Germany's interests are well spread in Slovakia

AN IDEAL location between Vienna and Budapest, qualified labour, and a favourable salary system are all assets that German investors in Slovakia can appreciate, the Deputy Head of Mission and Head of the Economic and Consular Section of the German Embassy, Jürgen M. Pfeifer, said in an interview with The Slovak Spectator.

VOLKSWAGEN is one of the most significant German investments in Slovakia.
photo: TASR

AN IDEAL location between Vienna and Budapest, qualified labour, and a favourable salary system are all assets that German investors in Slovakia can appreciate, the Deputy Head of Mission and Head of the Economic and Consular Section of the German Embassy, Jürgen M. Pfeifer, said in an interview with The Slovak Spectator.

The Slovak Spectator (TSS): What is the total volume of German investments in Slovakia? Will Germany keep its status as the greatest investor in the country?

Jürgen M. Pfeifer (JMP): The total volume of German investments now amounts to €1,88 billion, including privatisation projects. Whether or not Germany will remain the greatest investor depends on the investors themselves, i.e. their decision to "throw their hat into the ring". A government can only encourage or explain why Slovakia would be a good location.

TSS: Could you characterize the structure of investments, according to industrial branches? What are the main areas of interest for German investors in Slovakia?

JMP: The automotive and chemical industries, telecommunications, and the insurance sector are all within the focus of German investors. However, we should not forget the energy sector. As you can see, the interest is well spread throughout the Slovak economy. But there is still room for continued privatisation projects, for instance, in the energy sector.

PFEIFER is optimistic.
photo: Curtesy of the German Embassy

TSS: Location, which makes Slovakia a natural extension of Germany's markets, is one of the greatest advantages that German investors enjoy. What are the other stimuli that make this country an attractive site for German businessmen?

JMP: Indeed, the ideal location between Vienna and Budapest and the presence of the Danube river make Slovakia a good choice for an investor. Good infrastructure, especially in the western and central parts of the country, can attract businesses, while the qualified labour is seen as another asset. Another point to be added to the list of pros is the favourable salary system. The Investment Incentive Law, which provides tax holidays and incentives for job creation in underprivileged regions, also makes Slovakia more appealing.

TSS: What, then, are the barriers to deepening Slovak-German business relationships? What are the most frequent complaints of German investors?

JMP: I would not speak of barriers in bilateral business relations, but rather some weaknesses that could be ameliorated. SARIO recently listed some factors hampering investment in Slovakia: towns and communities should be better informed about investment plans; in addition, there are not enough industrial parks, while some brownfield projects are not attractive enough for foreign investors.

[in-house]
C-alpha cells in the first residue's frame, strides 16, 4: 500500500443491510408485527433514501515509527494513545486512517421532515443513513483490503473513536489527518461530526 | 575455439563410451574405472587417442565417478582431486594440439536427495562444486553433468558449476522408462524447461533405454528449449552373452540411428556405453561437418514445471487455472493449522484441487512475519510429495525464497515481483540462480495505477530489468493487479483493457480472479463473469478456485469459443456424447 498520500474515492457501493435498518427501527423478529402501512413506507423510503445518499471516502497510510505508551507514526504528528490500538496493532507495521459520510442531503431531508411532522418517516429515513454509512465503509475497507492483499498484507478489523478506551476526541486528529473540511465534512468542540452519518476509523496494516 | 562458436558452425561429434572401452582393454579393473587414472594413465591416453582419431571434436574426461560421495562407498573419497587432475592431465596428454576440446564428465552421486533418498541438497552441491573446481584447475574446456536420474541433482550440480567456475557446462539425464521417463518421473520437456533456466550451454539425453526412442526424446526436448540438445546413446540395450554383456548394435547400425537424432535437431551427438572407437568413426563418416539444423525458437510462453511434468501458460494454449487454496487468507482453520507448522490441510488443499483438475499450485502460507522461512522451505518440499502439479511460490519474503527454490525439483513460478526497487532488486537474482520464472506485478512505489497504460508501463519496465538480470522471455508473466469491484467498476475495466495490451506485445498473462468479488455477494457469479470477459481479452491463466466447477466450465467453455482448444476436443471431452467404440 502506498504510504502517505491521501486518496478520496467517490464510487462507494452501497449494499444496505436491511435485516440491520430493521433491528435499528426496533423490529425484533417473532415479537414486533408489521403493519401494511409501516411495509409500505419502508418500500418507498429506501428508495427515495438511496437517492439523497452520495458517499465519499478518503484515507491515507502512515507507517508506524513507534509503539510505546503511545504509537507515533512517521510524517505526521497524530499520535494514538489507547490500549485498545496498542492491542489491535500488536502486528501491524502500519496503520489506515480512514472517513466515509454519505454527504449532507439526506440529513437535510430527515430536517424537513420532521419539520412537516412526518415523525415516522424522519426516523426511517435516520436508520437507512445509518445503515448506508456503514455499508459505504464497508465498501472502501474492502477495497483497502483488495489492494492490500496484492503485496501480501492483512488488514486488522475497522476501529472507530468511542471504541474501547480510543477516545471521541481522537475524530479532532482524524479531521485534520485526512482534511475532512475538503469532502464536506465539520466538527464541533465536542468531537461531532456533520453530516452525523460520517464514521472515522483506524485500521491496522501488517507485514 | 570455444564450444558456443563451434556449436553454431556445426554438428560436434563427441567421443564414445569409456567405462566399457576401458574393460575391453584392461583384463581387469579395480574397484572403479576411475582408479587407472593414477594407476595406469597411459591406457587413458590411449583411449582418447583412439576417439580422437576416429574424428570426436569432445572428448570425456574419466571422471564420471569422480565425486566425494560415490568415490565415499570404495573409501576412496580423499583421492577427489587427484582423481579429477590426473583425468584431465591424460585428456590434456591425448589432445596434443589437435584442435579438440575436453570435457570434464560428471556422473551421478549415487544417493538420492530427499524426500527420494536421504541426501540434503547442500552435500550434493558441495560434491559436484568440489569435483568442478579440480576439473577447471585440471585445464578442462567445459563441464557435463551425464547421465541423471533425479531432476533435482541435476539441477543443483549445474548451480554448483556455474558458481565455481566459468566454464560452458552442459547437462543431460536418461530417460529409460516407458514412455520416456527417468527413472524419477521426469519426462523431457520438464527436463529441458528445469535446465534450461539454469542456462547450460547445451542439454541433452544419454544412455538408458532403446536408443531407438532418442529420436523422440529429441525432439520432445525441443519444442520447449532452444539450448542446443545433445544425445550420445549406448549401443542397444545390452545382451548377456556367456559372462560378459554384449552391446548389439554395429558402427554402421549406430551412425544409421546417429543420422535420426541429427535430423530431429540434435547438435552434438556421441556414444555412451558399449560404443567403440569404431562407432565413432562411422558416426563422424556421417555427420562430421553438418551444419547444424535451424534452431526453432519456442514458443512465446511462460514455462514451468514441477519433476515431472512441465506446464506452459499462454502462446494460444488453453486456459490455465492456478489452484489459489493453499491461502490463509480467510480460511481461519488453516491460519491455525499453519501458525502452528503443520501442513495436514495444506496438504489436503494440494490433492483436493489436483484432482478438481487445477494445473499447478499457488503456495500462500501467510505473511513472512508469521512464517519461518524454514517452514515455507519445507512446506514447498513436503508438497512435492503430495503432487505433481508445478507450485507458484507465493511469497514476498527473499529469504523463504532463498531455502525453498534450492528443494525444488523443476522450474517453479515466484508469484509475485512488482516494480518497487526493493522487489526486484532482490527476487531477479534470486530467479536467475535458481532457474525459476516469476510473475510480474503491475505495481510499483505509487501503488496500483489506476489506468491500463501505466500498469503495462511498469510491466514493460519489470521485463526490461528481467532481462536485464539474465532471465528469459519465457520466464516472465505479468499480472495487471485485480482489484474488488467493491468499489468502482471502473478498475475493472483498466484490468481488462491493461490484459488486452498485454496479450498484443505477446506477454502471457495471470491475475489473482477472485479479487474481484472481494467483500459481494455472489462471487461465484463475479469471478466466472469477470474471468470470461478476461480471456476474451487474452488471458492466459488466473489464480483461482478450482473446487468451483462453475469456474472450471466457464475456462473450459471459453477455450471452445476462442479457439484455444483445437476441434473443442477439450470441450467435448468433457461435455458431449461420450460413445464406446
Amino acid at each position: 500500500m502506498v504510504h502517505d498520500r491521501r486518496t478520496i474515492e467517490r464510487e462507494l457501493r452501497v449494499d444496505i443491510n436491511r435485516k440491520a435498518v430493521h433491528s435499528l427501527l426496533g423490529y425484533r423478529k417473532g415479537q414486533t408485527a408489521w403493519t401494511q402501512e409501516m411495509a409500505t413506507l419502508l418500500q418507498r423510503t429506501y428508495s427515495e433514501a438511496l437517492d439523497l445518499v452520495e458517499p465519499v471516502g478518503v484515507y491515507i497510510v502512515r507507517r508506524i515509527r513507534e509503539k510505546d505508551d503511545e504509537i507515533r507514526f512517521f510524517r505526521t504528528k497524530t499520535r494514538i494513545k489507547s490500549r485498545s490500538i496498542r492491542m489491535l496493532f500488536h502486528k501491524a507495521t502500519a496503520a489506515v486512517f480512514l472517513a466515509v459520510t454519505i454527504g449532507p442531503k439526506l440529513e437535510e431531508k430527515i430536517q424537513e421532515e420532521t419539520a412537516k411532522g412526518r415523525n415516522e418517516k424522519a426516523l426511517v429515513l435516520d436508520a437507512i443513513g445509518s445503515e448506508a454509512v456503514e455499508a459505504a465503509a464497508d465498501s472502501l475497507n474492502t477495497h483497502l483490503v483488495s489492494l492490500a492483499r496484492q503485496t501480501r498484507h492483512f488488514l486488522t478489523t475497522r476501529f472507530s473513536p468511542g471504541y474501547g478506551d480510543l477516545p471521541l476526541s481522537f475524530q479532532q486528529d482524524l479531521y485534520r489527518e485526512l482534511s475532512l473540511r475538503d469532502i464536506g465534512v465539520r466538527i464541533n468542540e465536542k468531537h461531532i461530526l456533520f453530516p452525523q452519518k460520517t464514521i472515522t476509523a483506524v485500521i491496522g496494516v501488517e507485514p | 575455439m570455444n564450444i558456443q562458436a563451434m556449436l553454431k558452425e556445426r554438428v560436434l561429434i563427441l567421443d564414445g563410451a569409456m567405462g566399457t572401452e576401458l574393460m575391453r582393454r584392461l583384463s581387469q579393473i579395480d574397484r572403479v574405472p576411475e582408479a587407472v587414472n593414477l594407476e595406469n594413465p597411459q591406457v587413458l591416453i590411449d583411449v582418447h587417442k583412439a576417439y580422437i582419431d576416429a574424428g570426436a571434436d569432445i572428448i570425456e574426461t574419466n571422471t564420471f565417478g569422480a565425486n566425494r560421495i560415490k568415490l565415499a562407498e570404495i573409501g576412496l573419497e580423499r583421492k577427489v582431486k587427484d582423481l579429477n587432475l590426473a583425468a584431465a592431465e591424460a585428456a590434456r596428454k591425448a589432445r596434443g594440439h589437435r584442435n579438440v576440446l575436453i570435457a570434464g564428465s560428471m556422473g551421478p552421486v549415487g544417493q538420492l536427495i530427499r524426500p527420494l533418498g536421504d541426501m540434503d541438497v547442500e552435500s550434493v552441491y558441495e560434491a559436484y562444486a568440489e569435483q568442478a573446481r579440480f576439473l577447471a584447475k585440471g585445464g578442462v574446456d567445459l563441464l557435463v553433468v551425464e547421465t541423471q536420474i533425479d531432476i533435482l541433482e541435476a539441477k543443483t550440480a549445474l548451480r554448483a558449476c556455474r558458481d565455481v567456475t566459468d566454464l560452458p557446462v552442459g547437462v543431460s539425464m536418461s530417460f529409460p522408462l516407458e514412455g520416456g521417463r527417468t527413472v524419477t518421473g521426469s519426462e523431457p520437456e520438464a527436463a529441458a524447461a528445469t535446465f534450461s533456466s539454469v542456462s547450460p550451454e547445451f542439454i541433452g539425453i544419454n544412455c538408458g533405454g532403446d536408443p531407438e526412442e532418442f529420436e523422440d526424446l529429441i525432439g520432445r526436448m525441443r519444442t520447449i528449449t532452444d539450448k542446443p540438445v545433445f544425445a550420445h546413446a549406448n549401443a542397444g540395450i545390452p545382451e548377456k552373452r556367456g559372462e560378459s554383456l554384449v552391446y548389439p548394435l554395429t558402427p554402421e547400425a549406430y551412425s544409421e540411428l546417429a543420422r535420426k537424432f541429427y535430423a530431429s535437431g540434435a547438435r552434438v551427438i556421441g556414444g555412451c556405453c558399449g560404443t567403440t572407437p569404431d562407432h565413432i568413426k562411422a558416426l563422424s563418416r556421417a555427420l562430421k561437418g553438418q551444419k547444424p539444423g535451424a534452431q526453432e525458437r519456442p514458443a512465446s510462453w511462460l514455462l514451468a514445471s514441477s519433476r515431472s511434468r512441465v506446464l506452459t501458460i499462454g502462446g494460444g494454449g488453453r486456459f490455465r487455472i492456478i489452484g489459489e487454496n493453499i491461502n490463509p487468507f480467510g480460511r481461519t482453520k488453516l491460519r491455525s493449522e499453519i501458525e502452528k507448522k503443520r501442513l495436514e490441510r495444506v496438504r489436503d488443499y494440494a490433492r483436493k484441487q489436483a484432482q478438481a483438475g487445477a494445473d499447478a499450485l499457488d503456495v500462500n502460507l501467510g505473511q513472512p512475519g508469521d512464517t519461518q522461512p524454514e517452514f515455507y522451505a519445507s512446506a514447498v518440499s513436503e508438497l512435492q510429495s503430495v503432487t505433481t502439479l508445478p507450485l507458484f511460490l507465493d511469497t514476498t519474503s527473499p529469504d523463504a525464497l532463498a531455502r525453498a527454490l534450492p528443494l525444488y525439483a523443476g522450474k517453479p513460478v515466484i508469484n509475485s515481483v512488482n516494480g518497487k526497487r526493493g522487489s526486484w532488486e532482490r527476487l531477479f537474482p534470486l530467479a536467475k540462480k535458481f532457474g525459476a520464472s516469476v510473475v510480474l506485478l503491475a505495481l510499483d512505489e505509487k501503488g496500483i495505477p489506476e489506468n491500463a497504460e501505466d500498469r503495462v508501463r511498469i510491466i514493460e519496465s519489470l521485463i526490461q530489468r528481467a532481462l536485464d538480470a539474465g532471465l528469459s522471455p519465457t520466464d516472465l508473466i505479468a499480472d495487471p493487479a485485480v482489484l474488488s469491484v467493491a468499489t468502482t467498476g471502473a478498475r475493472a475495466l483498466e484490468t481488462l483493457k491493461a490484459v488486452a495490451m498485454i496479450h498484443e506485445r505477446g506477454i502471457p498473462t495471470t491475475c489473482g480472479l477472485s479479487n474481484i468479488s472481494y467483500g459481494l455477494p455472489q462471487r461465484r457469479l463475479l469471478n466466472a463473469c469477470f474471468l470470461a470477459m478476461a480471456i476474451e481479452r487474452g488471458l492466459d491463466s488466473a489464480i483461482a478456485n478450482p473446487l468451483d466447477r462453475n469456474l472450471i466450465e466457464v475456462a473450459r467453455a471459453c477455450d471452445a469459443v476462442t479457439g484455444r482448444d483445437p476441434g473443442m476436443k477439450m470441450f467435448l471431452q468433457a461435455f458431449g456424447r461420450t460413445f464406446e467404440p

In general, one might say that permission and license procedures are complicated and sometimes take quite long. Tax laws are interpreted differently, and investment stimuli are only offered for big investors, not for small and medium sized businesses.

TSS: What further changes could the Slovak government make to encourage investment by the German government?

JMP: The German government cannot encourage investments abroad. It is a decision that can only be made by the prospective investors themselves. They must be convinced why they should want to pour money into Slovakia and must be prepared to be responsible for possible risks and taking chances.

However, the Slovak government has already taken some major steps to encourage foreign investors - by passing important laws, improving the investment environment, and by privatising. Nevertheless, there is always room for further amelioration. Reducing bureaucracy, speeding up the licensing procedures, and more effectively promoting the country would open new doors for additional investments.

TSS: What are other prospective spheres for Germany's presence in Slovakia?

JMP: Tourism represents a field wide open for investors who simply are not aware of the broad range of possibilities in Slovakia. Here I do see an area where investors could be attracted, provided there is enough information and promotion. The mountains and spas are natural treasures and resources that can be used by foreign tourists, if Slovakia is able to offer enough accommodation and service institutions.

Since we have our Goethe Institute in Bratislava, cooperation in the cultural field is being taken care of. Here and there, investors might contribute as sponsors for cultural events.

TSS: Have German investors shown interest in the proposed tax changes that the government hopes to introduce next year? Will these changes influence the German business community in running businesses in Slovakia?

JMP: The introduction of a flat tax rate of 19% is seen by some observers as the most ambitious tax reform in Central Europe. Foreign investors are definitely interested in a lower corporate tax and personal income tax.

Since joining the German Foreign Service in 1970, Mr. Pfeifer has held positions in Abidjan (Ivory Coast), New York, Bangkok, in Brussels with the EU, and in Rome with the Vatican. He has been in Bratislava since March 2001.

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